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N.W.T. youth demand cross-party support for Canadian Green New Deal

Youth from Our Time Yellowknife called on N.W.T. Liberal MP Michael McLeod to support an NDP initiative to get Green New Deal legislation in Canada.

New report estimates plan would cost $700 billion over next 30 years

Our Time Yellowknife organizers met with MP Michael McLeod on Dec. 17 to ask him to second an NDP motion to pursue Green New Deal Legislation in Canada. (Our Time for a Green New Deal - Yellowknife Twitter)

Youth organizers from Our Time Yellowknife are "disappointed" MP Michael McLeod won't yet commit to supporting an NDP MP's initiative to establish Green New Deal legislation in Canada.

The youth, who are part of a national movement to get a Green New Deal, met with McLeod this week. On Tuesday, they presented him with a mandate letter signed by people from across the N.W.T. — Indigenous leaders, elders, MLAs, city councillors, students, teachers and parents.

"We saw huge numbers of people mobilizing to make this [a] climate election," said Thomas Gagnon-van Leeuwen, an organizer with Our Time Yellowknife. 

In that meeting, the youth asked McLeod to second a motion by NDP MP Peter Julian. That motion, called M-1, calls on the government to create a Green New Deal modelled the one proposed by U.S. Congresswoman Alexandria Ocasio-Cortez. 

Julian's website calls it "the first and only legislative initiative before the House of Commons ... advocating for a Green New Deal."

A Green New Deal is a bold plan.- Thomas Gagnon-van Leeuwen, Our Time Yellowknife

The motion calls for ambitious government action to tackle climate change and socio-economic inequality. It would include public investments in clean renewable energy, housing retrofits and electrifying transportation.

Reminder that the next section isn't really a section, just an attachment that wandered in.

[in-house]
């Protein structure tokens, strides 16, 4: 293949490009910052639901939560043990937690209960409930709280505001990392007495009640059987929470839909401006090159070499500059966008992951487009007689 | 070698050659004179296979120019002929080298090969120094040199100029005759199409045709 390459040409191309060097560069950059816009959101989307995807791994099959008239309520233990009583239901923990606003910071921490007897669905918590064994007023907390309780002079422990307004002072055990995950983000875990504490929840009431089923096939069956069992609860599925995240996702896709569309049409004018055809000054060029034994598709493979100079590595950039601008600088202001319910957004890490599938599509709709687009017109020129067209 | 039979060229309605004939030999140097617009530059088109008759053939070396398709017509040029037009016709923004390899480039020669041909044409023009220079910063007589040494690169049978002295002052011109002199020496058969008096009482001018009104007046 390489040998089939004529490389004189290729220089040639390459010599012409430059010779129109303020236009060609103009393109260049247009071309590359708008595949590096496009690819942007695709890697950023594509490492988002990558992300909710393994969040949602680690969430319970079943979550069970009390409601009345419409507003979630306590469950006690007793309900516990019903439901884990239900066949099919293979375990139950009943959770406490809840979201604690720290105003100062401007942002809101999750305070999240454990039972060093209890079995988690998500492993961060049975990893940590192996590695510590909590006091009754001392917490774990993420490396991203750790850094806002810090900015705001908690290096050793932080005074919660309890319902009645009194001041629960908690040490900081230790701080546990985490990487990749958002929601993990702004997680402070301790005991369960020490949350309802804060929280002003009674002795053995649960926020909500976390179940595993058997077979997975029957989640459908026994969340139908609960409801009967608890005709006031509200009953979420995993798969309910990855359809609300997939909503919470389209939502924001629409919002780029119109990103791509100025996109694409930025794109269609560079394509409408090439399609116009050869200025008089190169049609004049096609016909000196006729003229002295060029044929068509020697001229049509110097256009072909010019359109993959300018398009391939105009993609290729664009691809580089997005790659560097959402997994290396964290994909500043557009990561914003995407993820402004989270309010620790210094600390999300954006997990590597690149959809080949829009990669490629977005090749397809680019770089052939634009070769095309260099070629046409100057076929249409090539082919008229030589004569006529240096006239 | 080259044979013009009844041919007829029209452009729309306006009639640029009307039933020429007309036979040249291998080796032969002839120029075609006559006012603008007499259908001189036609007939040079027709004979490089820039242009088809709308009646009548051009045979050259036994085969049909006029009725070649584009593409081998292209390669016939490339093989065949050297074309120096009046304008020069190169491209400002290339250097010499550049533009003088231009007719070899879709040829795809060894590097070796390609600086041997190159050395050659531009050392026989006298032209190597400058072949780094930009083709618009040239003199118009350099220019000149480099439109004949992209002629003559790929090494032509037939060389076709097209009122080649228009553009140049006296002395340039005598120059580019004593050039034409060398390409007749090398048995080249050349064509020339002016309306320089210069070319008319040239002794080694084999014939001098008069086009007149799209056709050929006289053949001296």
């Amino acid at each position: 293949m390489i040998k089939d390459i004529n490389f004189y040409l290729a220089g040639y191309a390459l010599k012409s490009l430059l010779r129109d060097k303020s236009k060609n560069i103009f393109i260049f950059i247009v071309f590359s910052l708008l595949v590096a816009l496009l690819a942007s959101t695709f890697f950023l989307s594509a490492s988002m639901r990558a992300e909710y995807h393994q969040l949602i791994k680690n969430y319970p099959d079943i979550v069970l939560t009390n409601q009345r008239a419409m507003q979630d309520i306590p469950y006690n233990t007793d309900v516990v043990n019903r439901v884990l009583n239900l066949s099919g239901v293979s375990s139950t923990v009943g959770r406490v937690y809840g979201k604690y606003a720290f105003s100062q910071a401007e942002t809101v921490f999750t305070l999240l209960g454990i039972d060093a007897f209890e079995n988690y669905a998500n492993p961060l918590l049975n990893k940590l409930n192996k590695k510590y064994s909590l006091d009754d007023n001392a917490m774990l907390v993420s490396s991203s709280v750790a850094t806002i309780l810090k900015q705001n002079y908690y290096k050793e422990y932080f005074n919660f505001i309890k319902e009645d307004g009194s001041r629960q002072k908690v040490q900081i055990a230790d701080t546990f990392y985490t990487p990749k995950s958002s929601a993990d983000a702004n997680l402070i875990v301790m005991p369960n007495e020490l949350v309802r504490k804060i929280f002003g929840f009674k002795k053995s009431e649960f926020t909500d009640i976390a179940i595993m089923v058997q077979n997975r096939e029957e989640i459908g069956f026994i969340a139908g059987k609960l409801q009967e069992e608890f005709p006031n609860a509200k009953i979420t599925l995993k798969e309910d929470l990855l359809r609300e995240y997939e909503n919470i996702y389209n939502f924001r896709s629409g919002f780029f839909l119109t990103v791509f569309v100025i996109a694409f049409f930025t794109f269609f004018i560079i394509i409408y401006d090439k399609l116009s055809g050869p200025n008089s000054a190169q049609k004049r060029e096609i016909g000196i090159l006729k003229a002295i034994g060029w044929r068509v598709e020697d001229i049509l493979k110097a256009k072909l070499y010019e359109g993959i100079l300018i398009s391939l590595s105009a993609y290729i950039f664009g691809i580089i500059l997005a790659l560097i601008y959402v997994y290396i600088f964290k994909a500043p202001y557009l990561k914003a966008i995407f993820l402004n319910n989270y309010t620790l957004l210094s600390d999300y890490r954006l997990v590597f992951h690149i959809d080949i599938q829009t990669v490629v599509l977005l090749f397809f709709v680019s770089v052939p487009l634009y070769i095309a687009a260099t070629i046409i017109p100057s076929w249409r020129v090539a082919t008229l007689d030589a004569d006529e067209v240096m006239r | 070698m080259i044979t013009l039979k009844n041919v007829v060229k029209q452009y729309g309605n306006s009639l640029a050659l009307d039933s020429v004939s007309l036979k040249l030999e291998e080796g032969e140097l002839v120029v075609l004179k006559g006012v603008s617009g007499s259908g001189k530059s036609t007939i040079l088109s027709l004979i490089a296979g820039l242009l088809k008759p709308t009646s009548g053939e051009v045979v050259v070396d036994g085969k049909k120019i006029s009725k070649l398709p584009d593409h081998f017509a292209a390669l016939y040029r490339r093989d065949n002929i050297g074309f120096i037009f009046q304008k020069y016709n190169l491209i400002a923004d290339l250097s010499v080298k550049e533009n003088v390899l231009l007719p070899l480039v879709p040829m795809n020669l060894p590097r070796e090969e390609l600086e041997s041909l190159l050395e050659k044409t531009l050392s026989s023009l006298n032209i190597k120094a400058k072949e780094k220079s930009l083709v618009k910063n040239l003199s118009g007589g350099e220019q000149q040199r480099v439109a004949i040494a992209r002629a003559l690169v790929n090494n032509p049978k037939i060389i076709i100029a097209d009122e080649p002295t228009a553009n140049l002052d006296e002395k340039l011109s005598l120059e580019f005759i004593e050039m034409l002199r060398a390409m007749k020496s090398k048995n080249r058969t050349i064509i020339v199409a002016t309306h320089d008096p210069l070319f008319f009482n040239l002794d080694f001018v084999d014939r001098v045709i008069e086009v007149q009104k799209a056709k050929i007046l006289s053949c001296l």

"A Green New Deal is a bold plan to listen to the climate science, uphold Indigenous rights and sovereignty and leave no one behind in the process," Gagnon-van Leewen said.

McLeod told organizers he won't commit to endorsing the NDP motion, but said he agrees with the principles of the mandate letter.

Those principles include respecting Indigenous rights and sovereignty; basing climate targets on science; creating "millions of decent, well-paying union jobs"; and recognizing marginalized and Indigenous communities in designing solutions to climate change.

A spokesperson for McLeod declined the CBC's request for an interview and said he will wait until the motion is scheduled for debate before he takes a public stance.

McLeod told organizers with Our Time Yellowknife he would share his stance in the New Year. He also said to wait until the Liberal party comes out with its own plan. 

That reply fell short for Our Time Yellowknife organizers.

"We are glad that Mr. McLeod told us that he supports the pillars of the Green New Deal.… However, we're disappointed that he wasn't willing to state that by supporting a motion [and] taking a concrete step to work across party lines,"  Gagnon-van Leeuwen said.

Democratic representative Alexandria Ocasio-Cortez is one of the main backers of a Green New Deal proposal in the U.S. (Jonathan Bachman/Reuters)

'Deploy, deploy, deploy'

Pursuing a Green New Deal can't wait, says Mark Jacobson, the director of Stanford University's Atmosphere/Energy Program.

He authored a report published Friday which maps out what a Green New Deal would look like for 143 countries.

To realize a Green New Deal, countries have to to electrify energy and transportation, transition to energy-efficient technology and to shift to wind, water and solar. It sets targets for 80 per cent renewables by 2030 and 100 per cent of energy supplied by renewables by 2050.

In Canada, Jacobson estimates a Green New Deal would cost $700 billion spread out over 30 years.

A summary of the report also says a Green New Deal would save 3,768 people from air pollution deaths every year; cut private energy costs from $292 billion to $93 billion; and reduce yearly costs for energy by $199 billion, health by $38 billion and climate costs by $489 billion.

Jacobson said Canada's transition won't be without challenges because of its economic dependence on oil and gas — but he argued jobs lost in the fossil fuel industry would be replaced jobs in other industries.

"We really just at this point need to deploy, deploy, deploy. If we want to transition to 80 per cent [renewables] by 2030, I mean, that's a huge transition. The urgency is really key here," he said.

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